On April 5, 2016, the Fraud Section of the U.S. Department of Justice's Criminal Division issued a much-awaited Enforcement Plan and Guidance ("Guidance") on the Foreign Corrupt Practices Act (FCPA or the "Act"). This Guidance lays out the framework for three key initiatives—the most notable of which is a pilot program that offers reduced-fine amounts and a declination of criminal charges in exchange for voluntary self-disclosure and cooperation by corporate offenders.

In the wake of the recent Yates Memorandum, which seeks greater accountability of individuals within corporations who engage in wrongdoing, this Guidance is a step towards greater transparency in the government's FCPA enforcement strategy. The Fraud Section is attempting to carry out that strategy by focusing its efforts on company self-disclosures while endeavoring to hold individuals accountable for violations of the Act. Among the noteworthy features of this initiative, the Fraud Section announced that it would increase its enforcement resources by adding ten prosecutors to its ranks and creating three new FBI teams exclusively dedicated to FCPA investigations and prosecutions; strengthen its international cooperation with foreign counterparts; and implement a one-year enforcement pilot program aiming to "promote greater accountability" for companies and individuals involved in bribery schemes.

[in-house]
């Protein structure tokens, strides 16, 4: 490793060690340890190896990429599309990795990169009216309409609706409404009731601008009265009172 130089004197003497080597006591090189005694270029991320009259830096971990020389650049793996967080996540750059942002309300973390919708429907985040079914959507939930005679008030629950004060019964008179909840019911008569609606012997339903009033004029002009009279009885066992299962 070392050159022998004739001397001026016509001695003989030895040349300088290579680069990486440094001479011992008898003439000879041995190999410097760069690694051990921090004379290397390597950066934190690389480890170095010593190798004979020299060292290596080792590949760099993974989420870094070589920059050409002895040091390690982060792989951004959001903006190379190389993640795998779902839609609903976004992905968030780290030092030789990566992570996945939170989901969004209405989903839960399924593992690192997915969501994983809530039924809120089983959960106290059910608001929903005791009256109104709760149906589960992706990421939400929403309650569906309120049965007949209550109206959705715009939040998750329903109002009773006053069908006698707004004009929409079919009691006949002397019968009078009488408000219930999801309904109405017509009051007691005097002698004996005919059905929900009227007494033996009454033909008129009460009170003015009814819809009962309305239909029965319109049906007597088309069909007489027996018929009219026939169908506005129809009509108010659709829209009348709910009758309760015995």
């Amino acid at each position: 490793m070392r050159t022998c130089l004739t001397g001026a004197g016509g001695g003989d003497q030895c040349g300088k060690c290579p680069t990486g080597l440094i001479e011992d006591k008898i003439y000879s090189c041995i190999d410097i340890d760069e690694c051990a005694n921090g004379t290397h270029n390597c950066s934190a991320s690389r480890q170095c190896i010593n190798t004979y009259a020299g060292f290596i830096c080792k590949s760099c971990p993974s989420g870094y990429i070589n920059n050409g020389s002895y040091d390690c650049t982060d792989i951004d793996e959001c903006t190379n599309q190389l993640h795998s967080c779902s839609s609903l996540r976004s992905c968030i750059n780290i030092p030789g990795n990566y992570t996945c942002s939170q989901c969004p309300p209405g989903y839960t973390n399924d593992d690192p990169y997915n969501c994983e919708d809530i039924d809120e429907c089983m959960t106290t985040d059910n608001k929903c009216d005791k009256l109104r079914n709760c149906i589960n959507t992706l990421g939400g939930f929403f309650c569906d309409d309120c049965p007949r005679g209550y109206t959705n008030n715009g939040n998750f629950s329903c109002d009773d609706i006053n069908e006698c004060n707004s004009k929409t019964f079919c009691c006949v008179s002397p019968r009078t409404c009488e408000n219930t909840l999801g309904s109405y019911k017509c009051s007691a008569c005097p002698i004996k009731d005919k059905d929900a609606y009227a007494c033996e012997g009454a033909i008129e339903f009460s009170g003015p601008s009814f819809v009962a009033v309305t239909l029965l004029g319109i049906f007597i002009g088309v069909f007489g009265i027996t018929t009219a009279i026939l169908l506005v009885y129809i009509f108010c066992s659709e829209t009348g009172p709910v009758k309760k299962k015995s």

The most salient of these new initiatives—the pilot program—encourages companies to (a) voluntarily self-disclose FCPA violations; (b) fully cooperate with the Fraud Section during ongoing investigations; and (c) remediate the criminal conduct in a timely and appropriate manner. In exchange, the Fraud Section will offer up to 50 percent reduction off the bottom end of the range of fines set forth in the U.S. Sentencing Guidelines (depending on the level of cooperation and the timing of the self-disclosure), and it "will consider a declination of prosecution."

A company will receive credit for voluntary self-disclosure only if it occurs within a reasonable time after discovery of the wrongdoing and is not otherwise mandated by law or some other form of contract or agreement. In addition, the company must make a disclosure "prior to an imminent threat of disclosure or government investigation" and provide all relevant information uncovered during its internal investigation, including facts about individuals potentially involved in the scheme.

According to the Guidance, the Fraud Section is seeking proactive cooperation. To receive credit, the self-disclosing company must provide the government with all relevant documents and information about the criminal conduct, even if related to third-party companies or located overseas; give the Fraud Section timely updates on the company's internal investigation; disclose facts related to that investigation; and, if requested, make company officers and employees available for government interviews. In addition, a company must have remedied its criminal conduct in a timely and appropriate fashion, including taking disciplinary action towards delinquent employees and their supervisors when applicable, and agree to disgorge any ill-gotten profits from the criminal conduct at issue. Finally, the Fraud Section will consider whether the company has an effective compliance program that receives sufficient resources to guarantee employee awareness and includes risk assessment, reporting, and auditing tools designed to identify and guard against future risks of noncompliance.